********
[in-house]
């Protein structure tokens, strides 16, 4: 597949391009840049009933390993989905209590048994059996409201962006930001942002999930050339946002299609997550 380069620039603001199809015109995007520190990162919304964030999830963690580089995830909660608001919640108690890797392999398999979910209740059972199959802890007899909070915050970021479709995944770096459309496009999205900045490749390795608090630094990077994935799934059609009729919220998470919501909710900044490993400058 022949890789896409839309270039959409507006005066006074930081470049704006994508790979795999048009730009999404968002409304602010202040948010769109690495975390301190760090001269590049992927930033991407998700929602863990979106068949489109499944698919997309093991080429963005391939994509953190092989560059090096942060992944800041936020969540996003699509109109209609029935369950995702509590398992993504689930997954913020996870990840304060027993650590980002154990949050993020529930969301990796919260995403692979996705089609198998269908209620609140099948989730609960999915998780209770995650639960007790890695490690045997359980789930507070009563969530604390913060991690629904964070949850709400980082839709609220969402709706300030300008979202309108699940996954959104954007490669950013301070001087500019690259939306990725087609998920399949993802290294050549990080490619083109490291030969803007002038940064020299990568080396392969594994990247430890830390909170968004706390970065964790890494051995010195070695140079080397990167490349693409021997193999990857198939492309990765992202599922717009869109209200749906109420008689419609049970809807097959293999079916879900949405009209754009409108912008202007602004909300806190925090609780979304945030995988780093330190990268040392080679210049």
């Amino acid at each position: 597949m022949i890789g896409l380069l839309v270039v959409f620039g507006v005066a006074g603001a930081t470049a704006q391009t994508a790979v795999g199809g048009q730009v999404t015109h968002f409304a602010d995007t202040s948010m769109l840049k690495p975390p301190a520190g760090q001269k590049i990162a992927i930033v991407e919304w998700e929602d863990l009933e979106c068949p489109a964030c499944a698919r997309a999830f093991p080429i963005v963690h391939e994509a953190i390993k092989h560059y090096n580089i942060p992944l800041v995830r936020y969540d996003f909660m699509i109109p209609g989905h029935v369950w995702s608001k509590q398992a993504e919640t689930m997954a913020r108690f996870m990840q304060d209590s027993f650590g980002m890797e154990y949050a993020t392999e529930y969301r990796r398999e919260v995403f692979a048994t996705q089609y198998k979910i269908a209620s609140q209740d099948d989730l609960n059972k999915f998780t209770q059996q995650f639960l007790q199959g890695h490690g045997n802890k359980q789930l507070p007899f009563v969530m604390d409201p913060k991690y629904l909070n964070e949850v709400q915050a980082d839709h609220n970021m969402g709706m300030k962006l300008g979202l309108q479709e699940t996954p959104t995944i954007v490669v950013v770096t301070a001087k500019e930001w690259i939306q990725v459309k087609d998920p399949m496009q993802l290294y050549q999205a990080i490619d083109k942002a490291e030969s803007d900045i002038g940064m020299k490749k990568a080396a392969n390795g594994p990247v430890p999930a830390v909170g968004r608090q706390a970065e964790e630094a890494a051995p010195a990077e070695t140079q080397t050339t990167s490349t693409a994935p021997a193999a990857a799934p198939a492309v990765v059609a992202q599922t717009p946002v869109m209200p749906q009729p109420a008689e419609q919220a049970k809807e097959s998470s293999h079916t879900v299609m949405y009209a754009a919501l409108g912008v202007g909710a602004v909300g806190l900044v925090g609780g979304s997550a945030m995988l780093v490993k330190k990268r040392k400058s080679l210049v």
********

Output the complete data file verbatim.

[in-house]
């Protein structure tokens, strides 16, 4: 597949391009840049009933390993989905209590048994059996409201962006930001942002999930050339946002299609997550 380069620039603001199809015109995007520190990162919304964030999830963690580089995830909660608001919640108690890797392999398999979910209740059972199959802890007899909070915050970021479709995944770096459309496009999205900045490749390795608090630094990077994935799934059609009729919220998470919501909710900044490993400058 022949890789896409839309270039959409507006005066006074930081470049704006994508790979795999048009730009999404968002409304602010202040948010769109690495975390301190760090001269590049992927930033991407998700929602863990979106068949489109499944698919997309093991080429963005391939994509953190092989560059090096942060992944800041936020969540996003699509109109209609029935369950995702509590398992993504689930997954913020996870990840304060027993650590980002154990949050993020529930969301990796919260995403692979996705089609198998269908209620609140099948989730609960999915998780209770995650639960007790890695490690045997359980789930507070009563969530604390913060991690629904964070949850709400980082839709609220969402709706300030300008979202309108699940996954959104954007490669950013301070001087500019690259939306990725087609998920399949993802290294050549990080490619083109490291030969803007002038940064020299990568080396392969594994990247430890830390909170968004706390970065964790890494051995010195070695140079080397990167490349693409021997193999990857198939492309990765992202599922717009869109209200749906109420008689419609049970809807097959293999079916879900949405009209754009409108912008202007602004909300806190925090609780979304945030995988780093330190990268040392080679210049």
């Amino acid at each position: 597949m022949i890789g896409l380069l839309v270039v959409f620039g507006v005066a006074g603001a930081t470049a704006q391009t994508a790979v795999g199809g048009q730009v999404t015109h968002f409304a602010d995007t202040s948010m769109l840049k690495p975390p301190a520190g760090q001269k590049i990162a992927i930033v991407e919304w998700e929602d863990l009933e979106c068949p489109a964030c499944a698919r997309a999830f093991p080429i963005v963690h391939e994509a953190i390993k092989h560059y090096n580089i942060p992944l800041v995830r936020y969540d996003f909660m699509i109109p209609g989905h029935v369950w995702s608001k509590q398992a993504e919640t689930m997954a913020r108690f996870m990840q304060d209590s027993f650590g980002m890797e154990y949050a993020t392999e529930y969301r990796r398999e919260v995403f692979a048994t996705q089609y198998k979910i269908a209620s609140q209740d099948d989730l609960n059972k999915f998780t209770q059996q995650f639960l007790q199959g890695h490690g045997n802890k359980q789930l507070p007899f009563v969530m604390d409201p913060k991690y629904l909070n964070e949850v709400q915050a980082d839709h609220n970021m969402g709706m300030k962006l300008g979202l309108q479709e699940t996954p959104t995944i954007v490669v950013v770096t301070a001087k500019e930001w690259i939306q990725v459309k087609d998920p399949m496009q993802l290294y050549q999205a990080i490619d083109k942002a490291e030969s803007d900045i002038g940064m020299k490749k990568a080396a392969n390795g594994p990247v430890p999930a830390v909170g968004r608090q706390a970065e964790e630094a890494a051995p010195a990077e070695t140079q080397t050339t990167s490349t693409a994935p021997a193999a990857a799934p198939a492309v990765v059609a992202q599922t717009p946002v869109m209200p749906q009729p109420a008689e419609q919220a049970k809807e097959s998470s293999h079916t879900v299609m949405y009209a754009a919501l409108g912008v202007g909710a602004v909300g806190l900044v925090g609780g979304s997550a945030m995988l780093v490993k330190k990268r040392k400058s080679l210049v």